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Pathophysiology of diurnal drooling in Parkinson's disease§

Authors

  • Johanna G. Kalf MSc,

    1. Radboud University Nijmegen Medical Centre, Nijmegen Centre of Evidence-Based Practice, Department of Rehabilitation, Nijmegen, The Netherlands
    2. Radboud University Nijmegen, Donders Institute for Brain, Cognition and Behaviour, Centre for Neuroscience, Department of Neurology, Nijmegen, The Netherlands
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  • Marten Munneke PhD,

    1. Radboud University Nijmegen Medical Centre, Nijmegen Centre of Evidence-Based Practice, Department of Rehabilitation, Nijmegen, The Netherlands
    2. Radboud University Nijmegen Medical Centre, Nijmegen Centre of Evidence-Based Practice, IQ Healthcare, Nijmegen, The Netherlands
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  • Lenie van den Engel-Hoek MSc,

    1. Radboud University Nijmegen Medical Centre, Nijmegen Centre of Evidence-Based Practice, Department of Rehabilitation, Nijmegen, The Netherlands
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  • Bert J. de Swart PhD,

    1. Radboud University Nijmegen Medical Centre, Nijmegen Centre of Evidence-Based Practice, Department of Rehabilitation, Nijmegen, The Netherlands
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  • George F. Borm PhD,

    1. Radboud University Nijmegen Medical Centre, Nijmegen Centre of Evidence-Based Practice Department of Epidemiology, Biostatistics and HTA, Nijmegen, The Netherlands
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  • Bastiaan R. Bloem MD, PhD,

    Corresponding author
    1. Radboud University Nijmegen, Donders Institute for Brain, Cognition and Behaviour, Centre for Neuroscience, Department of Neurology, Nijmegen, The Netherlands
    • Department of Neurology (935), Radboud University Nijmegen Medical Centre, PO Box 9101, 6500 HB, Nijmegen, The Netherlands
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  • Machiel J. Zwarts MD, PhD

    1. Radboud University Nijmegen, Donders Institute for Brain, Cognition and Behaviour, Centre for Neuroscience, Department of Neurology, Nijmegen, The Netherlands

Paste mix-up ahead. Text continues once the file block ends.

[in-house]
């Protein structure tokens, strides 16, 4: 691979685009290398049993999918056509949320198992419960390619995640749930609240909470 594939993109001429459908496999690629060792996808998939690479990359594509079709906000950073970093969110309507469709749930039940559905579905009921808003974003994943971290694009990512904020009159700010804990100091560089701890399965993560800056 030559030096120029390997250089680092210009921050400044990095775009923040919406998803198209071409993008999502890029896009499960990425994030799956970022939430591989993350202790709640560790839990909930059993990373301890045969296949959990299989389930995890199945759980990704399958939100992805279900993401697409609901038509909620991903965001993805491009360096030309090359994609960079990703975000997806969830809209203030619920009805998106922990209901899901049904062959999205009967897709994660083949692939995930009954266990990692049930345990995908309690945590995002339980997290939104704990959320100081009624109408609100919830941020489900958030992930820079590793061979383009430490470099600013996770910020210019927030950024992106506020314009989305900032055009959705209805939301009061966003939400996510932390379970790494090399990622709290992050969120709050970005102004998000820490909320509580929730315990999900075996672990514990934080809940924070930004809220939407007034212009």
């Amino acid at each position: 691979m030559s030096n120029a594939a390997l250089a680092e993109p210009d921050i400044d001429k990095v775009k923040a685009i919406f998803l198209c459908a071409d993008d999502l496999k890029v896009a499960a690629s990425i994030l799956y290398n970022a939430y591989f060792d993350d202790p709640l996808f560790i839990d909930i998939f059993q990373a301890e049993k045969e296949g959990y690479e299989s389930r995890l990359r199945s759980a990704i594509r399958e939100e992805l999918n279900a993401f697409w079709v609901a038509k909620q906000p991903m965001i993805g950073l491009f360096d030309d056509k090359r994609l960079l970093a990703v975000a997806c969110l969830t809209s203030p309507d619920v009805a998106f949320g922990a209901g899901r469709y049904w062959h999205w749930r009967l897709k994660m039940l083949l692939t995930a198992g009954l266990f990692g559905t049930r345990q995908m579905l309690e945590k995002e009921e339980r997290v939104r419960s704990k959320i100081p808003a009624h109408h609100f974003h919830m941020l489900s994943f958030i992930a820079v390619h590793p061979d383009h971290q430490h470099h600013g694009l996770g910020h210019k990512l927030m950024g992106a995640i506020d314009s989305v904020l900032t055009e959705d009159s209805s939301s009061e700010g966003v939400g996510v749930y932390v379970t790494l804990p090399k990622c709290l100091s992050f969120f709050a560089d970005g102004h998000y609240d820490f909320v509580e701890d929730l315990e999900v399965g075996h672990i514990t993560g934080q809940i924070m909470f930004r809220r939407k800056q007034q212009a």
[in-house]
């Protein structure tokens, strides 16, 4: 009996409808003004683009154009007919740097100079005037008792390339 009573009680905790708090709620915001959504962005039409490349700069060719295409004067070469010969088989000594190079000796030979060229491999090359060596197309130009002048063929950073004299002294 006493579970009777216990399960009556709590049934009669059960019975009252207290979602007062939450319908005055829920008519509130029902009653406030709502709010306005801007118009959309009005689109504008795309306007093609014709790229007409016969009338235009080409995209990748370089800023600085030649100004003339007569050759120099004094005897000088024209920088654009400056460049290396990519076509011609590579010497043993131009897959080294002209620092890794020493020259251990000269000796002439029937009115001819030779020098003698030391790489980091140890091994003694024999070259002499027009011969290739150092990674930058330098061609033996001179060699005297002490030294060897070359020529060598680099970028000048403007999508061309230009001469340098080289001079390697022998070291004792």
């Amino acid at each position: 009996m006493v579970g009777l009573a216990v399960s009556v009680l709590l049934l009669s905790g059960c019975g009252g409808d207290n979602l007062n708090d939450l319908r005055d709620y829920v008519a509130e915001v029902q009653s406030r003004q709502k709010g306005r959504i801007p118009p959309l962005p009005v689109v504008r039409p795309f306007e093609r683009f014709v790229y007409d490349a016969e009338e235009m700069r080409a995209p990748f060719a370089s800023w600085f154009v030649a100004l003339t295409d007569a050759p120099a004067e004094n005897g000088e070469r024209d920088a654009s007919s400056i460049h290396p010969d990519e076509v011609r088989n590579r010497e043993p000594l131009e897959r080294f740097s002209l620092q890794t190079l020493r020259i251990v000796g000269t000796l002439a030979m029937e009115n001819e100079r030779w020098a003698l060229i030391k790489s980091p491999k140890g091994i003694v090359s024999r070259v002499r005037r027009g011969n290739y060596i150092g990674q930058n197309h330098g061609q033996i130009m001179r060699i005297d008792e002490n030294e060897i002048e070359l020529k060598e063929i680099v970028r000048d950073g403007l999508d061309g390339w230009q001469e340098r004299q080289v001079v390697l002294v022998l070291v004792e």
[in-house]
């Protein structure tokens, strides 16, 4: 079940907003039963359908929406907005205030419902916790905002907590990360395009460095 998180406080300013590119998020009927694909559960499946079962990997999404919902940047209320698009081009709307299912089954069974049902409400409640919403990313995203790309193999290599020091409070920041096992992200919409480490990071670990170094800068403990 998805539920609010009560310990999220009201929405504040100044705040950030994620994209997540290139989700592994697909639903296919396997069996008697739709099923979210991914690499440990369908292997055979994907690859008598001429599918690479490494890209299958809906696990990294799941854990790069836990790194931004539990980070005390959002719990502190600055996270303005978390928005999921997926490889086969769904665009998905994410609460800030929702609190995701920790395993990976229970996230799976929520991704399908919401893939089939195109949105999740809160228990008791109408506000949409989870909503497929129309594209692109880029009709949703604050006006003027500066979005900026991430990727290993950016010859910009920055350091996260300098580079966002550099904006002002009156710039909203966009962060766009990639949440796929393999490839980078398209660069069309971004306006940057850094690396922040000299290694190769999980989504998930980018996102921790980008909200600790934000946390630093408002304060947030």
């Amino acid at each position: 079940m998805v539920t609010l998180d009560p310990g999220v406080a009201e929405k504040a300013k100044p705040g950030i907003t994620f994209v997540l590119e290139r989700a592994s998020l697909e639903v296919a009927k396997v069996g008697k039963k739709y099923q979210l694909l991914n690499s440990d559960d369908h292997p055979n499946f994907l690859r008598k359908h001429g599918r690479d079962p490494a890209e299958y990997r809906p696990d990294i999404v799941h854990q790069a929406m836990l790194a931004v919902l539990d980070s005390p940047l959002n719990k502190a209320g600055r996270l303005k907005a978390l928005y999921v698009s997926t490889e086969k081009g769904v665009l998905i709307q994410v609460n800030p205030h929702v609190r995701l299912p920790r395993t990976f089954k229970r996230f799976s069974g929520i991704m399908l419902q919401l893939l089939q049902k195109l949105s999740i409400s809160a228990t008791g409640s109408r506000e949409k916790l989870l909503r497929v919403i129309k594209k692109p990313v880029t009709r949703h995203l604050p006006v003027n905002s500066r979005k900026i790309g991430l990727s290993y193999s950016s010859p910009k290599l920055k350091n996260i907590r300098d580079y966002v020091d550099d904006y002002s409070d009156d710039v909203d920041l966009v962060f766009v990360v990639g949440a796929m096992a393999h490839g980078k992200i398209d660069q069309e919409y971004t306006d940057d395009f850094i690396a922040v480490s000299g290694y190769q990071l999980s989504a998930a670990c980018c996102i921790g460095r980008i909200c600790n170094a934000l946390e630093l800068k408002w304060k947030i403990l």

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  • Funding agencies: This research was supported by the Department of Rehabilitation of the Radboud University Nijmegen Medical Centre.

  • Relevant conflicts of interest/financial disclosures: Professor Bastiaan R. Bloem was supported by a ZonMw VIDI research grant (number 016.076.352).

  • §

    Full financial disclosures and author roles may be found in the online version of this article.

Abstract

Drooling is an incapacitating feature of Parkinson's disease. Better pathophysiological insights are needed to improve treatment. In this study, we tested the hypothesis that the cause of drooling is multifactorial. We examined 15 patients with Parkinson's disease with distinct diurnal saliva loss (“droolers”) and 15 patients with Parkinson's disease without drooling complaints (“nondroolers”). We evaluated all factors that could potentially contribute to drooling: swallowing capacity (maximum volume), functional swallowing (assessed with the dysphagia subscale of the Therapy Outcome Measures for rehabilitation specialists), unintentional mouth opening due to hypomimia (Unified Parkinson's Disease Rating Scale item), posture (quantified from sagittal photographs), and nose-breathing ability. We also quantified the frequency of spontaneous swallowing during 45 minutes of quiet sitting, using polygraphy. Droolers had more advanced Parkinson's disease than nondroolers (Unified Parkinson's Disease Rating Scale motor score 31 vs 22; P = .014). Droolers also scored significantly worse on all recorded variables except for nose breathing. Swallowing frequency tended to be higher, possibly to compensate for less efficient swallowing. Logistic regression with adjustment for age and disease severity showed that hypomimia correlated best with drooling. Linear regression with hypomimia as the dependent variable identified disease severity, dysphagia, and male sex as significant explanatory factors. Drooling in Parkinson's disease results from multiple risk factors, with hypomimia being the most prominent. When monitored, patients appear to compensate by increasing their swallowing frequency, much like the increased cadence that is used to compensate for stepping akinesia. These findings can provide a rationale for behavioral approaches to treat drooling. © 2011 Movement Disorder Society

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